Samsung Android security flaw could be a problem for BYOD employers

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Manufacturer has moved to patch the Galaxy S III device but others could be vulnerable.

A serious security flaw in some Samsung Android phones could potentially wipe all of the data stored on such a mobile device and compromise the security of central servers the phone may have access to, it was reported today.

The flaw was exposed this week by Ravishankar Borgaonkar, a research assistant at the Telecommunications Security department at the Technical University of Berlin, who demonstrated a remote data wiping attack at a recent Ekoparty security conference in Buenos Aires.

It’s thought the attack – which can be launched by loading a "tel:" uniform resource identifier (URI) from certain Samsung Android phones – loads a special factory reset code within an iframe displayed in the browser, which wipes data remotely and could also be used to permanently disable SIM cards.

A number of Samsung devices – including the Samsung Galaxy S III, Galaxy S II, Galaxy Beam, S Advance and Galaxy Ace – have been identified as being vulnerable to the reset flaw.

Samsung has moved to fix the flaw for their Galaxy S III devices, but other models are still susceptible to malicious website attacks. "We would like to assure customers that the recent security issue affecting the Galaxy S III has already been addressed in a software update," the company said in a statement.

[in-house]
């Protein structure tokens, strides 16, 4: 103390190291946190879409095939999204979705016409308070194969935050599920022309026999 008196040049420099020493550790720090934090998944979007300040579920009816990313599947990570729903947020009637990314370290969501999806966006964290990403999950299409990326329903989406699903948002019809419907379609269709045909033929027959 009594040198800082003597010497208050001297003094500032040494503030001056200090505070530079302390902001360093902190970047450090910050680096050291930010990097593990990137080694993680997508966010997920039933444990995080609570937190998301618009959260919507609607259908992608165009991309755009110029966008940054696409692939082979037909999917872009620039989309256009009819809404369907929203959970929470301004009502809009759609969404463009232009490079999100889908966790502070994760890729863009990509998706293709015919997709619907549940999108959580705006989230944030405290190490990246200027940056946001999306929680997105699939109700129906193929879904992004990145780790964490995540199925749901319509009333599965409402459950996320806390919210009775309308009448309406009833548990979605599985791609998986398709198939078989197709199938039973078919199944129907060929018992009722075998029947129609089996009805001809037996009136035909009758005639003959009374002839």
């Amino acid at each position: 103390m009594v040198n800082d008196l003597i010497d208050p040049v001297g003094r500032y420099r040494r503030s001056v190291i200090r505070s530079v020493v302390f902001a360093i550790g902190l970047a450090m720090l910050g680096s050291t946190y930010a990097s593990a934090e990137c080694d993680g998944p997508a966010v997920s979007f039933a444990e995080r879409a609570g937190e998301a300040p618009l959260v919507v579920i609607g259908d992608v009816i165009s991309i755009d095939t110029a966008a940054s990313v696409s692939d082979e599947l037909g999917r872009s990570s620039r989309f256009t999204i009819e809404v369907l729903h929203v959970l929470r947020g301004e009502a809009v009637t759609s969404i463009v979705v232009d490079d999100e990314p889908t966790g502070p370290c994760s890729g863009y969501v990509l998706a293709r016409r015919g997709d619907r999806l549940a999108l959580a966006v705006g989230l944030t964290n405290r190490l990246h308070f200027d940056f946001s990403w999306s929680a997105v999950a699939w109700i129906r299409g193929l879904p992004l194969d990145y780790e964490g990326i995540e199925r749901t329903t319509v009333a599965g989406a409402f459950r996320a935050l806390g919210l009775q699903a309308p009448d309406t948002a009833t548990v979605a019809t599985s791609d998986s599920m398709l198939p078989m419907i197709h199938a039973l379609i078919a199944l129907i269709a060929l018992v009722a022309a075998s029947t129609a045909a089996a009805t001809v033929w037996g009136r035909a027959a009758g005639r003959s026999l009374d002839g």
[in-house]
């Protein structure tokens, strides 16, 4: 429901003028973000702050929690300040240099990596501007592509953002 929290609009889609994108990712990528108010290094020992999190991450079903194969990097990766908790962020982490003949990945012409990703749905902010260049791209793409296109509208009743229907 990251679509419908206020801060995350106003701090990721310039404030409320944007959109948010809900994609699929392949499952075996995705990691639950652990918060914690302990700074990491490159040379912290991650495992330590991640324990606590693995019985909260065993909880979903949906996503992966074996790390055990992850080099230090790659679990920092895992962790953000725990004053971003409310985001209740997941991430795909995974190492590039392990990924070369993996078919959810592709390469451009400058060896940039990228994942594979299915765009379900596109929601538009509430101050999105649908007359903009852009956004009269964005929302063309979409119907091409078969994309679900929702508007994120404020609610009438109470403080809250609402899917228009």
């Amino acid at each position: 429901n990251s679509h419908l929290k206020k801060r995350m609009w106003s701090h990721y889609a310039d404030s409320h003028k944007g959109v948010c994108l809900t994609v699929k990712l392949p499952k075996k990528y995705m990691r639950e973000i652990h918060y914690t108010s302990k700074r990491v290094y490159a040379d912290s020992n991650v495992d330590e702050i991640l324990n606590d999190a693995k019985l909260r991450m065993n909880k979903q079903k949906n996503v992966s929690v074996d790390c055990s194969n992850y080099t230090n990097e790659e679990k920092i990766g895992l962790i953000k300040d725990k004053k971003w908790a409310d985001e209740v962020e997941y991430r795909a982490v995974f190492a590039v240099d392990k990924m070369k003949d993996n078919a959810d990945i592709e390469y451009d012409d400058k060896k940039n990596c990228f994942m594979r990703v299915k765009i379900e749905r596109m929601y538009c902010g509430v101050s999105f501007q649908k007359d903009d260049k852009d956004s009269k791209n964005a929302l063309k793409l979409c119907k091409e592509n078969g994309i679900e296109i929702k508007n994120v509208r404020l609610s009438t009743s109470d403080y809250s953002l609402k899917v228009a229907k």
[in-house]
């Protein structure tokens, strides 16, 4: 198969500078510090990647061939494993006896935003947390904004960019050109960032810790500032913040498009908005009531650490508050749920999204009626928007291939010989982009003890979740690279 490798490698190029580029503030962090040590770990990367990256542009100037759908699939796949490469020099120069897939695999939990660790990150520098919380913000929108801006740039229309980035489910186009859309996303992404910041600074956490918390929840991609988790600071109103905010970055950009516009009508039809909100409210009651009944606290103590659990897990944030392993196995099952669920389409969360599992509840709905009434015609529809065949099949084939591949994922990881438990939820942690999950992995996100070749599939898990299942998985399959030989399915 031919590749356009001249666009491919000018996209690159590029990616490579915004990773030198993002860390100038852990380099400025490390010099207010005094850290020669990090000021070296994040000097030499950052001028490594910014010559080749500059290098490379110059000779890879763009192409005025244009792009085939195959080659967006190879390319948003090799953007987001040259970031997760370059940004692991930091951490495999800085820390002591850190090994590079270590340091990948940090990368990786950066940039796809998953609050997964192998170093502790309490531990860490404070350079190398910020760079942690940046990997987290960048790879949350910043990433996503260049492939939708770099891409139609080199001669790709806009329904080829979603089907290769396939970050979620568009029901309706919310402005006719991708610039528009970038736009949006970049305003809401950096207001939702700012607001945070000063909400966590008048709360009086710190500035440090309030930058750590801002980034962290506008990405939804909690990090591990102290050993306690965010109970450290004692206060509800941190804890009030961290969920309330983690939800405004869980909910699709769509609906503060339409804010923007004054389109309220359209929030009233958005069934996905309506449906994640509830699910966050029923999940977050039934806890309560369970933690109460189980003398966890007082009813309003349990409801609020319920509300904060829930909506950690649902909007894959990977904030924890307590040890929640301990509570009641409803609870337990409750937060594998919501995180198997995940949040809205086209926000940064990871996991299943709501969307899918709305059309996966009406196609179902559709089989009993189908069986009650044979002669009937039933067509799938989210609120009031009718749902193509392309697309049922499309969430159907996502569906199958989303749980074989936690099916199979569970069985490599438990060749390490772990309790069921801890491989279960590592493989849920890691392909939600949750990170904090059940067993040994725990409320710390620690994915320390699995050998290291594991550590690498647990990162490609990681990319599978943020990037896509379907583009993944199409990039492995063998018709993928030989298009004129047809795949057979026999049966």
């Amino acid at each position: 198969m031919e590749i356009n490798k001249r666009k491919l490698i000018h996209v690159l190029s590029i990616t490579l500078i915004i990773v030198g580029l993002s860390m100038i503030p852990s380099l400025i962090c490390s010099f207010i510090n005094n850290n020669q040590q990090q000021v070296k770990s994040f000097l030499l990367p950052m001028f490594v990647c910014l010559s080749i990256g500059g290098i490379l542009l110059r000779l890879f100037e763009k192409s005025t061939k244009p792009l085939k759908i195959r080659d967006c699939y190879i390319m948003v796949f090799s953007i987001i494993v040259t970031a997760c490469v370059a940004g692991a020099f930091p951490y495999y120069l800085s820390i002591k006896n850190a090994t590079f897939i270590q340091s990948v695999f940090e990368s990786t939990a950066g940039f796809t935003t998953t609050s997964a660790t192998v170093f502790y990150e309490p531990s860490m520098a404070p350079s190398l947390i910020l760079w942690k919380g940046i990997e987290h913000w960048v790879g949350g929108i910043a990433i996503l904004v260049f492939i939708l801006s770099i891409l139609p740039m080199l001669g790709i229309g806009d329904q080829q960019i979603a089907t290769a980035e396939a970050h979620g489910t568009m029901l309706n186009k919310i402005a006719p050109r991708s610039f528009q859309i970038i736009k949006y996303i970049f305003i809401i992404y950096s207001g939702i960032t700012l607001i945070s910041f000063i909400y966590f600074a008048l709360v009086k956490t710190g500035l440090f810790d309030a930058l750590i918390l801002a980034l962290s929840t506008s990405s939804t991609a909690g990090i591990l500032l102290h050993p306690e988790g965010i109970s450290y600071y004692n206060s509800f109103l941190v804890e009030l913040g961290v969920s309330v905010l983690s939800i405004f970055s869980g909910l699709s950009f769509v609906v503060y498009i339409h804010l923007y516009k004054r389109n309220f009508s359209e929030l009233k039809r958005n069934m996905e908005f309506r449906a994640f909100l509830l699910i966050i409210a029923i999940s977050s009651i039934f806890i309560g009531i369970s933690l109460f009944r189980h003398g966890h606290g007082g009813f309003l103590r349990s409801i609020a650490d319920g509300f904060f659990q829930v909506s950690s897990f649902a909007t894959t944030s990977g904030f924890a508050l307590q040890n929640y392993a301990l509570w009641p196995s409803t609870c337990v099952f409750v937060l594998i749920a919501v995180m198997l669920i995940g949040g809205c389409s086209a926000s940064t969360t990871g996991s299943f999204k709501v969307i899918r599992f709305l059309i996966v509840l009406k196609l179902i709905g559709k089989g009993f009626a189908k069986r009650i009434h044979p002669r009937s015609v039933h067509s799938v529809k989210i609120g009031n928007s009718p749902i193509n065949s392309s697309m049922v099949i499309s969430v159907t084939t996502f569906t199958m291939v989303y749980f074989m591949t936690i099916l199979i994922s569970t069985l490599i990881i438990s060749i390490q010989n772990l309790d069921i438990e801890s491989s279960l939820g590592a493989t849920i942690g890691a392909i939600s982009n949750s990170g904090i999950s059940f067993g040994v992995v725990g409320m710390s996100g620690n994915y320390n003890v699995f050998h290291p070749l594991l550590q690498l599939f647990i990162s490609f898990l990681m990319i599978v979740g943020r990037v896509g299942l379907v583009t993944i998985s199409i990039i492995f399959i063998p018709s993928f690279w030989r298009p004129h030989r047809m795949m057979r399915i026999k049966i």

"To ensure customers are fully protected, Samsung advises checking for software updates through the ‘Settings: About device: Software update’ menu. We are in the process of evaluating other Galaxy models."

But for employers who practice a Bring Your Own Device (BYOD) policy at work, the vulnerability will come as a wake up call.

Many devices that have access to remote document storage could be compromised by malicious hackers, and workers may not make the necessary software updates regularly enough to patch such vulnerabilities.

That’s why offsite backup is a good idea. If your system is compromised through a mobile hack, regularly kept back ups can be used to restore sensitive data following an attack.

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